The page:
Baroque Churches of the Philippines

N14 35 24 E120 58 12
Date of Inscription: 1993
Minor boundary modification inscribed year: 2013
Criteria: (ii)(iv)
Ref: 677bis
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These four churches, the first of which was built by the Spanish in the late 16th century, are located in Manila, Santa Maria, Paoay and Miag-ao. Their unique architectural style is a reinterpretation of European Baroque by Chinese and Philippine craftsmen.

The Baroque Churches of the Philippines is a serial inscription consisting of four Roman Catholic churches constructed between the 16thand the18th centuries in the Spanish period of the Philippines. They are located in separate areas of the Philippine archipelago, two at the northern island of Luzon, one at the heart of Intramuros, Manila, and the other in the central Visayas island of Iloilo.

This group of churches established a style of building and design that was adapted to the physical conditions in the Philippines and had an important influence on later church architecture in the region. The four churches are outstanding examples of the Philippine interpretation of the Baroque style, and represent the fusion of European church design and construction with local materials and decorative motifs to form a new church-building tradition.

The common and specific attributes of the churches are their squat, monumental and massive appearance, which illustrates a fortress/protective-like character in response to pirates, marauders and to the geologic conditions of a country that is prone to seismic activities. The churches are made either of stone (tuff or coralline limestone), or brick, and consolidated with lime.  They display specific features such as retablos (altars) of high Baroque style – (particularly seen in San Agustin Church, Intramuros), in the volutes of contrafuertes (buttresses) and in the pyramidal finials of wall facades – (particularly seen in Paoay Church), in wall buttresses separating criptocollateral chapels –(particularly seen in San Agustin Church, Intramuros) and in the iconography of the ornately decorated naïf/folk pediment expressing the local understanding of the life of Christ and demonstrated by the use of local elements (papaya, coconut and palm tree reliefs), and the depiction of  Catholic Patron Saints (St. Christopher) dressed in local and traditional clothing (particularly seen in the Miagao Church).  The fusion of styles is also seen in the construction of bell towers that are either attached to the main church structure (particularly seen in San Agustin, Intramuros and in Miagao churches) or detached from the main church (particularly seen in Paoay and Sta Maria churches) and lastly, in ceiling paintings in the tromp l’oeil style (particularly seen in San Agustin Church, Intramuros). The Baroque churches reflect excellent site planning principles following the Ley de las Indias (Laws of the Indies) enacted by Philip II in 1563 for all newly-discovered settlements within Spanish colonial territories.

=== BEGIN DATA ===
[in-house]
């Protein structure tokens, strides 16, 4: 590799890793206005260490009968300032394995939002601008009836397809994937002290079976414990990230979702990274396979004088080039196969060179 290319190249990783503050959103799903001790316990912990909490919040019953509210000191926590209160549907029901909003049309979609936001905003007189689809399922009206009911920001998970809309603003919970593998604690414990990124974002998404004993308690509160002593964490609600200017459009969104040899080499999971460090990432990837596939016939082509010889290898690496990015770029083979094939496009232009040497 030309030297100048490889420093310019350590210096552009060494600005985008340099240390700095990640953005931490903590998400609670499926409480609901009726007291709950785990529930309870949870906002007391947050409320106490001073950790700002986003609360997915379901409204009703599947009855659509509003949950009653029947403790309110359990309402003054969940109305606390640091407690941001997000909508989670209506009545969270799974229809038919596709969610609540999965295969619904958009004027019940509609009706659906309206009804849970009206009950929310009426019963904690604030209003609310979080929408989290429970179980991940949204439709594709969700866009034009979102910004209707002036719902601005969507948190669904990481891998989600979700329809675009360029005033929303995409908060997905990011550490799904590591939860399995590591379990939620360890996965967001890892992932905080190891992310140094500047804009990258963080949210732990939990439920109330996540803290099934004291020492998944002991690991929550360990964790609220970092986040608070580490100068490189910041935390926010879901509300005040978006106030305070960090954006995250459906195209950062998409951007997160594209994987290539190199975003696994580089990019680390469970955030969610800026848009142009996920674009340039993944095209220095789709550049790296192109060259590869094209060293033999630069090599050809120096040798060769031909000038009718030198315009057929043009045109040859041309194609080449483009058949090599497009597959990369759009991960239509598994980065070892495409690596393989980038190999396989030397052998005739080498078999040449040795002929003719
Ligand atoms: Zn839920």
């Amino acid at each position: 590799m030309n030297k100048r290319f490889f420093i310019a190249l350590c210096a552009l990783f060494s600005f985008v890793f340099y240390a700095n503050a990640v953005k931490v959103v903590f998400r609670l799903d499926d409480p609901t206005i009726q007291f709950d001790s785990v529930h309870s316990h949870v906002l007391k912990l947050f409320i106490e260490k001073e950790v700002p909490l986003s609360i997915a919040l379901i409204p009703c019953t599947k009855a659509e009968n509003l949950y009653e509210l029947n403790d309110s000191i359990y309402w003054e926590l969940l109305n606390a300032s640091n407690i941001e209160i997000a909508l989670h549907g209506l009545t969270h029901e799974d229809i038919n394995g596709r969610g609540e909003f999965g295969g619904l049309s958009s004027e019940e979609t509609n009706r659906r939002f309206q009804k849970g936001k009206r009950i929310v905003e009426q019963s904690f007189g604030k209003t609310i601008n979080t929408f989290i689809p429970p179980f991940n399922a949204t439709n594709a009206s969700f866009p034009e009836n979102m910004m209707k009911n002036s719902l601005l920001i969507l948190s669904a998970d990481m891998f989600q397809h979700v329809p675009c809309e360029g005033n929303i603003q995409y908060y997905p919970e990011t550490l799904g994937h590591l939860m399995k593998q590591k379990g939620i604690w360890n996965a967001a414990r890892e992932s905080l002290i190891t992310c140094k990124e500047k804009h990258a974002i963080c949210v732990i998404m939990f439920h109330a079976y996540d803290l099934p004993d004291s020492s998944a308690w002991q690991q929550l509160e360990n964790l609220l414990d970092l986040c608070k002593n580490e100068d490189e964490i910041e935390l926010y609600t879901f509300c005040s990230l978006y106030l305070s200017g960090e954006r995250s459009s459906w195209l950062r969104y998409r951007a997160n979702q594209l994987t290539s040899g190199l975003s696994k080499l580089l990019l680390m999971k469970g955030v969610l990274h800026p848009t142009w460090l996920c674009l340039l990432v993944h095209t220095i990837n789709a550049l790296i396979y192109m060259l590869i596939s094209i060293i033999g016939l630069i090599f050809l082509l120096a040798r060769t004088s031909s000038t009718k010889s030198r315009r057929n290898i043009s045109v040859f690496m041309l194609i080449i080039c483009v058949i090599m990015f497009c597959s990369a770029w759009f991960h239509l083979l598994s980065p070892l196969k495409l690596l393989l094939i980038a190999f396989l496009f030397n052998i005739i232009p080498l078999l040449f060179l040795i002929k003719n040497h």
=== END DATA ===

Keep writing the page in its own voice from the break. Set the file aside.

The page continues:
Criterion (ii): The group of churches established a style of building and design that was adapted to the physical conditions in the Philippines which had an important influence on later church architecture in the region.

Criterion (iv): The Baroque Churches of the Philippines represent the fusion of European church design and construction using local materials and decorative motifs to form a new church-building tradition.

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